Structural racism is present in pretty much every institution because of unconscious biases. (I'm sorry I know that's still complex but there really isn’t a simple answer to this one!)
Reni Eddo Lodge’s book ‘Why I’m No Longer Talking to White People About Race’ has a great section on structural racism in the UK which follows how it works throughout a black boy’s life using empirical evidence (there is little evidence on girls). I wouldn’t usually use quite so much of someone else’s work but it is so well researched and comprehensive I feel like I have to. Here are a few of the findings she quotes:
“A black schoolboy is around three times more likely to be permanently excluded compared to the whole school population”
“At age eleven, when he is preparing to take his SATs, research indicates that he will be systematically marked down by his own teachers… it will take anonymity to get him the grade he deserves”
“Access to Britain’s prestigious universities is unequal, with black students less likely to be accepted into a high-ranking, research-intensive Russell Group university than their white counterparts”
“Between 2012 and 2013, the highest proportion of UK students to receive the lowest-degree ranking - a third or a pass - was among black students, with the lowest proportion being white students. Given that black kids are more likely than white kids to move into higher education, it’s spurious to suggest that this attainment gap is down to a lack of intelligence, talent or aspiration”
“In 2009, researchers working on behalf of the Department of Work and Pensions sent job applications with similar education, skills and work history to a number of prospective employers. The only distinctive differences were names - they either sounded white British, or they didn’t. The researchers found that the applicants with white-sounding names were called to interview far more than those with African- or Asian- sounding names.”
“A 2013 British report revealed that black people are twice as likely to be charged with drugs possession, despite lower rates of drug use… [they are also] five times more likely to be charged rather than cautioned or warned for possession of drugs.”
“The Equalities and Human Rights Commission [commented] ‘...we are concerned that the high proportion of black men recorded on the database (estimated to be at least 1 in 3 black men) is creating an impression that a single race group represents an “alien wedge” of criminality”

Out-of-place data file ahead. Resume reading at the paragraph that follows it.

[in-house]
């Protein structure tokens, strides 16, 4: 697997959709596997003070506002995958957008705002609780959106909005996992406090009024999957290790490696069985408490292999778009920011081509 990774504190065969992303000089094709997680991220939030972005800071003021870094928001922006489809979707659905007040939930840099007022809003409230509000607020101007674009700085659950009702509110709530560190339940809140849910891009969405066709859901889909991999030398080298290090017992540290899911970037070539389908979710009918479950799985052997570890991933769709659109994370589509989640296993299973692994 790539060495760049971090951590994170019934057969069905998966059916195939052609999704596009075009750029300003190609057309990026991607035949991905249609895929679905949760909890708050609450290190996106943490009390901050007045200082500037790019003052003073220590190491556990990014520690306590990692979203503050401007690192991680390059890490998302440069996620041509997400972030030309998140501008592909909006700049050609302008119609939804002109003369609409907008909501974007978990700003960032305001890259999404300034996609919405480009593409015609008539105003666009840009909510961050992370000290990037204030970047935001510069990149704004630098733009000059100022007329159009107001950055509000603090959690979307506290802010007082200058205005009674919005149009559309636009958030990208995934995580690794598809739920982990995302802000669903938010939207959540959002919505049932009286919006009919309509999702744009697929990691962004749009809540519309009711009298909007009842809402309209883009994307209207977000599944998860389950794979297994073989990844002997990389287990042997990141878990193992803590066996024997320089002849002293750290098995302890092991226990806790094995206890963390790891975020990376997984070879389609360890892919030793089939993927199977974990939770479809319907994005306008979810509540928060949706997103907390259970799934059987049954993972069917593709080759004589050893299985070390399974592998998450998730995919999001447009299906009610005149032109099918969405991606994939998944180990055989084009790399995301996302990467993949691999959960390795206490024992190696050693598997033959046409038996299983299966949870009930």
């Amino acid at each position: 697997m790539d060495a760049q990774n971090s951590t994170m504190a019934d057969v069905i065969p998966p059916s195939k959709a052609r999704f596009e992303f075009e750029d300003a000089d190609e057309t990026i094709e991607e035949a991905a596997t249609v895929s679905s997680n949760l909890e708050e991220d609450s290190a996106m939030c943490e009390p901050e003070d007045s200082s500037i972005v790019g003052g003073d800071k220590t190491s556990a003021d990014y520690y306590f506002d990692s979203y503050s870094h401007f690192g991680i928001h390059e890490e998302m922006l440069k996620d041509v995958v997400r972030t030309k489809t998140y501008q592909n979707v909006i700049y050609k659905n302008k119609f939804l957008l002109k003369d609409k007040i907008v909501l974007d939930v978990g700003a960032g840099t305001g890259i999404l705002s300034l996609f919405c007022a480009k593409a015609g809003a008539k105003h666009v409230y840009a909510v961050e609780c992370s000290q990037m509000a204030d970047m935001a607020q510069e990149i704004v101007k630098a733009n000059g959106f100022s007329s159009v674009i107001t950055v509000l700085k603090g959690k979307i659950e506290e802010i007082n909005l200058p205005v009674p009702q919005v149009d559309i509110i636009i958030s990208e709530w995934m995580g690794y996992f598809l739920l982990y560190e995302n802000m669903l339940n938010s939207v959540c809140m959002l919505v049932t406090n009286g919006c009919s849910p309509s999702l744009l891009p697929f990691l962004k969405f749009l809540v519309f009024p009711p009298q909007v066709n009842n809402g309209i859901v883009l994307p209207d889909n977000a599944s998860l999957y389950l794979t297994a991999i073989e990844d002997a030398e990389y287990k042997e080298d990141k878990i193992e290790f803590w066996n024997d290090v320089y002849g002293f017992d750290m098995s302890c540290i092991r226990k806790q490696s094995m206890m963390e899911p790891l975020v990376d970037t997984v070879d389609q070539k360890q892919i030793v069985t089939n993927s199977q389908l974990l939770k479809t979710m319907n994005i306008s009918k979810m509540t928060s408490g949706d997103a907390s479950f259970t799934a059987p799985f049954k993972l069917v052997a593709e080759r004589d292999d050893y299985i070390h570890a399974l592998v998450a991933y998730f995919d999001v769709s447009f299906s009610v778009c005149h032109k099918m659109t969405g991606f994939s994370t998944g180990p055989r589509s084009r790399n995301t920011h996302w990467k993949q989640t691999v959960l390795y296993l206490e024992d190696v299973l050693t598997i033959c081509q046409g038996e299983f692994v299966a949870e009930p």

“Black people are more at risk than any other ethnic group in England to be sectioned against their will”
“Black people tend to receive higher doses of anti-psychotic medication than white people with similar health problems… Instead of being discharged back into the community they are more likely to remain as long term in-patients”
“As our imaginary black man gets older, he is less likely to receive a diagnosis of dementia than his white counterparts. If he does, he will receive it at a later stage than a white British person." (Getting a diagnosis early is very important in order to receive the right care. See why here).
“Our black man’s life chances are hindered and warped at every stage. There isn’t anything notably, individually racist about the people who work in all of the institutions he interacts with. Some of these people will be black themselves. But it doesn’t really matter what race they are. They are both in and of a society that is structurally racist, and so it isn’t surprising when these unconscious biases seep out into the work they do. With a bias this entrenched, in too many levels of society, our black man can try his hardest, but he is essentially playing a rigged game. He may be told by his parents and peers that if he works hard enough, he can overcome anything. But the evidence shows that this is not true, and that those who do are exceptional to be succeeding in an environment that is set up for them to fail.”
The book really is eye opening and I am so grateful to Reni for writing it. And for giving it a title so controversial that I just had to read it!
To learn more, you can buy the book by clicking the picture* below:
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